• stomach pain,
  • difficulty sleeping,
  • dizziness
  • Headache
  • Irritability


has also been linked to some more serious side effects to be aware of, including suicidal thoughts and liver damage.

If you or your child feel depressed or suicidal while taking this medicine, talk to your doctor.


Guanfacine acts on part of the brain to improve attention span and lower blood pressure. It may be offered to adolescents and children over 5 years of age when use of methylphenidate or lisdexamfetamine is not possible.

Guanfacine should not be offered to adults with ADHD. Guanfacine is usually taken as a tablet once a day in the morning or evening.

Common side effects are:

  • Fatigue or exhaustion
  • Headache
  • Abdominal pain
  • Dry mouth
  • Therapy
  • In addition to medication,

various therapies can be helpful in treating ADHD in children, adolescents, and adults.

The therapy is also effective in treating additional problems, such as behavioral or anxiety disorders, that can occur with ADHD. which therapies can be used.


Psychoeducation means that you or your child are encouraged to talk about ADHD and its effects.

It can help children, teens and adults understand the ADHD diagnosis and can help them cope with and live with the condition.

Behavioral therapy

Behavioral therapy supports caregivers of children with ADHD and can involve both teachers and parents. Behavior therapy often involves behavior management that uses a reward system to encourage your child to try to control their ADHD.

If your child has ADHD, you can identify the behaviors you want to encourage, such as B. sitting at the table to eat.

Then your child will get some kind of small reward for good behavior. For teachers, behavior management means learning to plan and structure activities, and praising and encouraging children for even small successes.

Parental Education and Training Programs

Yes If your child has ADHD, specially designed parental education and training programs can help you learn specific ways to speak, play, and work with your child to promote attention and behavior to improve. . can provide parent training before your child is officially diagnosed with ADHD.

These programs are usually organized in groups of around 10-12 parents. A program usually consists of 10 to 16 sessions with a maximum duration of 2 hours each.

Offering a parenting education and parenting program doesn’t mean you’ve been a bad parent:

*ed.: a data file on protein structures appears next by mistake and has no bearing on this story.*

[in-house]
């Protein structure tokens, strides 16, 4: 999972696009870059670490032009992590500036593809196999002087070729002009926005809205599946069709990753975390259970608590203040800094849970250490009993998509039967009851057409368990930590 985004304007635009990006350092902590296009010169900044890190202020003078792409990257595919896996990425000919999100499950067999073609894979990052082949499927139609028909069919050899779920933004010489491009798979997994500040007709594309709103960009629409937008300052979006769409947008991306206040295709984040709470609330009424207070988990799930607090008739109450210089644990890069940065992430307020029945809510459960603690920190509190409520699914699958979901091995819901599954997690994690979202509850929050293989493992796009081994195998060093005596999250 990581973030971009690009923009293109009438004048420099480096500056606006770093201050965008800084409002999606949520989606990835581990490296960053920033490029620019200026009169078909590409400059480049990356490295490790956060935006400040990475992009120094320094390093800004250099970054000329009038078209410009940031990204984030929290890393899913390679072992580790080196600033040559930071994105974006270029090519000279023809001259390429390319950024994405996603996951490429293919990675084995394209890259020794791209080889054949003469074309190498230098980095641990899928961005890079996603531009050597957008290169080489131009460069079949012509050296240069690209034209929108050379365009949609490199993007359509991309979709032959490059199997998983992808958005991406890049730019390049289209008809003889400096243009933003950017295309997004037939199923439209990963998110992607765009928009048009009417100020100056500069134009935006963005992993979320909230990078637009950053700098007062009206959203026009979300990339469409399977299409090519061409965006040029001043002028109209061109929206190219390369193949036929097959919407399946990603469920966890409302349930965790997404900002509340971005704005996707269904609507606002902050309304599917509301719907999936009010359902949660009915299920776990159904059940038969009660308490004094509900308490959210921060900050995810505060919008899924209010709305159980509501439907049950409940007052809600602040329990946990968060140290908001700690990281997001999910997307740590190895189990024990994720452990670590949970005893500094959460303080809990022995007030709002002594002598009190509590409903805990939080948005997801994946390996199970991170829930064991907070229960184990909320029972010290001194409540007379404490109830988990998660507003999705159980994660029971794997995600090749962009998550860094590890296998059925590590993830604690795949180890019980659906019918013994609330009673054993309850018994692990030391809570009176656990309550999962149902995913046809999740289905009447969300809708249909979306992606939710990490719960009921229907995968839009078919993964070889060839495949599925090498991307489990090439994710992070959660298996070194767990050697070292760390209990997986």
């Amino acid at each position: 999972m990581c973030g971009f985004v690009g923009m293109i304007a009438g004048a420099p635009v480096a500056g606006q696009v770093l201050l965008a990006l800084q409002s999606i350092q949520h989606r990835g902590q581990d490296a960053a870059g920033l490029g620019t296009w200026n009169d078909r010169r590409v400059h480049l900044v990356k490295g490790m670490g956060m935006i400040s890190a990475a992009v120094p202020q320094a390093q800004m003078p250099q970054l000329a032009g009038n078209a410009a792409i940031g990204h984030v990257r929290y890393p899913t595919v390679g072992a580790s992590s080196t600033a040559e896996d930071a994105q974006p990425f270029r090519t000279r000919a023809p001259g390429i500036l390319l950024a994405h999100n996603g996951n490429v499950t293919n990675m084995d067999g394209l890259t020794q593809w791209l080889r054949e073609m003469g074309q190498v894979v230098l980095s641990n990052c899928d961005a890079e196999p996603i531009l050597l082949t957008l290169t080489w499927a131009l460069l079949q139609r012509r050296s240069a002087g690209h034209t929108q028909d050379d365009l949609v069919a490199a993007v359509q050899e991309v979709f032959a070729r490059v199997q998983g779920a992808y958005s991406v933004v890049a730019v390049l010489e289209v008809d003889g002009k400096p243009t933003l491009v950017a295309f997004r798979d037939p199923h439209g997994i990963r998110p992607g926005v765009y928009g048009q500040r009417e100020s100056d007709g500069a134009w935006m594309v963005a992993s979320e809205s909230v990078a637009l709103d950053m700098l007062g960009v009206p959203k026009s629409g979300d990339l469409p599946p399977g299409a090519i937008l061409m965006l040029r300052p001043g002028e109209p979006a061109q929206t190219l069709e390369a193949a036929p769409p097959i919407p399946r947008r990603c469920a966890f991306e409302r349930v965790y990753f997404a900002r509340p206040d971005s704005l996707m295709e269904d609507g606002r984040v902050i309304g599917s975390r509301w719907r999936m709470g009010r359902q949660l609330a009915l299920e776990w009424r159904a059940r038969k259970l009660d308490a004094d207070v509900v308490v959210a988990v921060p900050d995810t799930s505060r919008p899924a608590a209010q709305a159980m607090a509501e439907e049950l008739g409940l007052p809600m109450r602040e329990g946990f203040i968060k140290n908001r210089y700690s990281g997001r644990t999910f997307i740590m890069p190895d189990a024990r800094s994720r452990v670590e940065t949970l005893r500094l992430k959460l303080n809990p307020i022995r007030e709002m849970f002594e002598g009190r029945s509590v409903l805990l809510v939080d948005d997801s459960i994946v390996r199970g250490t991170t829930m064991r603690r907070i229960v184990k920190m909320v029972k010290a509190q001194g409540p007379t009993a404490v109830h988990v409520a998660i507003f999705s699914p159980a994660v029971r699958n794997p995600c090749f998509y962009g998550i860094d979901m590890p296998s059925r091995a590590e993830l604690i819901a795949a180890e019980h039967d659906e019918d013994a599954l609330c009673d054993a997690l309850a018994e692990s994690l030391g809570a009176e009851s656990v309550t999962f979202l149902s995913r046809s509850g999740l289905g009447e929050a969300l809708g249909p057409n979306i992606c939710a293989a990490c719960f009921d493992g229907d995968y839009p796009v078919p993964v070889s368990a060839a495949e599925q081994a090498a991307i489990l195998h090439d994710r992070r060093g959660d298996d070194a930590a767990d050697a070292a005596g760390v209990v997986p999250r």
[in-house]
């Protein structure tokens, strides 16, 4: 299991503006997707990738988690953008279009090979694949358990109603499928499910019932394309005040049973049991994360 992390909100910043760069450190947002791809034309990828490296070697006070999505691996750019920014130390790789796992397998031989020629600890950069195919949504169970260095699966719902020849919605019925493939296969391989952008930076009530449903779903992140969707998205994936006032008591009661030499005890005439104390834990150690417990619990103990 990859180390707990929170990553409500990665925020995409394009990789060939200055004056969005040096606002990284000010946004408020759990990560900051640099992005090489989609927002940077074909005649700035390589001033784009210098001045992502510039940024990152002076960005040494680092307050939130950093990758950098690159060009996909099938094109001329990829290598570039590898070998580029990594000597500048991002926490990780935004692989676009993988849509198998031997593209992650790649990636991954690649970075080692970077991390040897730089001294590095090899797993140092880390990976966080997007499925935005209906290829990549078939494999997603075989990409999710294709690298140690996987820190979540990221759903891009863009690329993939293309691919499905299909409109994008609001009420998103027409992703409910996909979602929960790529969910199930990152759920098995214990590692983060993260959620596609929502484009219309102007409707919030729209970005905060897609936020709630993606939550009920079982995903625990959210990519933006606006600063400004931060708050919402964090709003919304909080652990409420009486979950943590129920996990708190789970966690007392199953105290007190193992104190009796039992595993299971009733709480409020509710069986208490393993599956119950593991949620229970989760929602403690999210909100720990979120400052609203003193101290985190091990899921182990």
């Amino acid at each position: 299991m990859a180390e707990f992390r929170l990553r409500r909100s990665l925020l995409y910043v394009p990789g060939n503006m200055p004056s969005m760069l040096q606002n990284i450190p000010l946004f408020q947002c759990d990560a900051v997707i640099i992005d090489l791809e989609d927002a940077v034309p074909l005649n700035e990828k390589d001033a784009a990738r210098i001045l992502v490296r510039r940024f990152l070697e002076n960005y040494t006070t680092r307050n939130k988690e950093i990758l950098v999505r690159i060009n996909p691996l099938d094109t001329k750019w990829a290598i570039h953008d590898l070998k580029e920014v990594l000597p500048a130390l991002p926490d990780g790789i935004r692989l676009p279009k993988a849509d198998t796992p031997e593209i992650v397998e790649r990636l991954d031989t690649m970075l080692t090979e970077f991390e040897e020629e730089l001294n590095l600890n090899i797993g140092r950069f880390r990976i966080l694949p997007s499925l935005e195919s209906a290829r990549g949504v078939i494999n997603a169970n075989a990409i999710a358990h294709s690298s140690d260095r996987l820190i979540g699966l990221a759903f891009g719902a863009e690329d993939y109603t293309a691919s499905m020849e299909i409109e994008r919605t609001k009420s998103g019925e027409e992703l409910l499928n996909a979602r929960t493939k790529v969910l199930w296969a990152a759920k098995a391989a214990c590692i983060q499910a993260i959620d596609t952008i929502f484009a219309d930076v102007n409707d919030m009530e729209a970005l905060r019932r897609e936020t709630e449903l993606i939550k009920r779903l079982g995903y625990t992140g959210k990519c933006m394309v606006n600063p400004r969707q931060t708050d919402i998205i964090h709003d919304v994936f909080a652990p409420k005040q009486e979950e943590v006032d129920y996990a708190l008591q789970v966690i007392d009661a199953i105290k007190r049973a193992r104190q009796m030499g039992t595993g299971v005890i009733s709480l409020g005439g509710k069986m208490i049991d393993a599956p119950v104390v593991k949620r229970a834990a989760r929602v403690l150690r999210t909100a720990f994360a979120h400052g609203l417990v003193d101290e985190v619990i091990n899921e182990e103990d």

it’s designed to teach parents and caregivers behavior management while building confidence in their ability to help their child and improve their relationship.

behave in social situations by learning how their behavior affects others.

Cognitive Behavioral

Therapy (CBT) CBT is talk therapy that can help you cope with your problems by changing the way you think and behave.

A therapist would try to change how you or your child are feeling about a situation and possibly change their behavior.

CBT can be done with a therapist individually or in a group.

Other possible ADHD treatments


People with ADHD should eat a healthy and balanced diet. Do not eliminate any food before consulting a doctor.

Some people may notice a link between types of foods and worsening ADHD symptoms. If this is the case, keep a journal of what you eat and drink and what behavior follows.

Discuss this with your GP, who can refer you to a dietician (a health professional specializing in nutrition). Dietary Supplements Some studies suggest that omega-3 and omega-6 fatty acid supplements may be beneficial for people with ADHD.

although the evidence for this is very limited. It is advisable to speak to a general practitioner before using any dietary supplement as some may react unpredictably with the medicine or make it less effective.

You should also keep in mind that some supplements should not be taken long-term as they can reach dangerous levels in your body.

ADHD Tips for Parents

If you are a parent of a child with ADHD:

  • Make sure your family doctor or specialist can help you understand the difference between ADHD and other problems in your child.
  • Think about who else needs to know about your child’s ADHD, e.g. B.
  • How your school or daycare center will be informed about the side effects of medications your child is taking and what you should be aware of
  • Meeting with people in local support groups can prevent you from feeling isolated and help you cope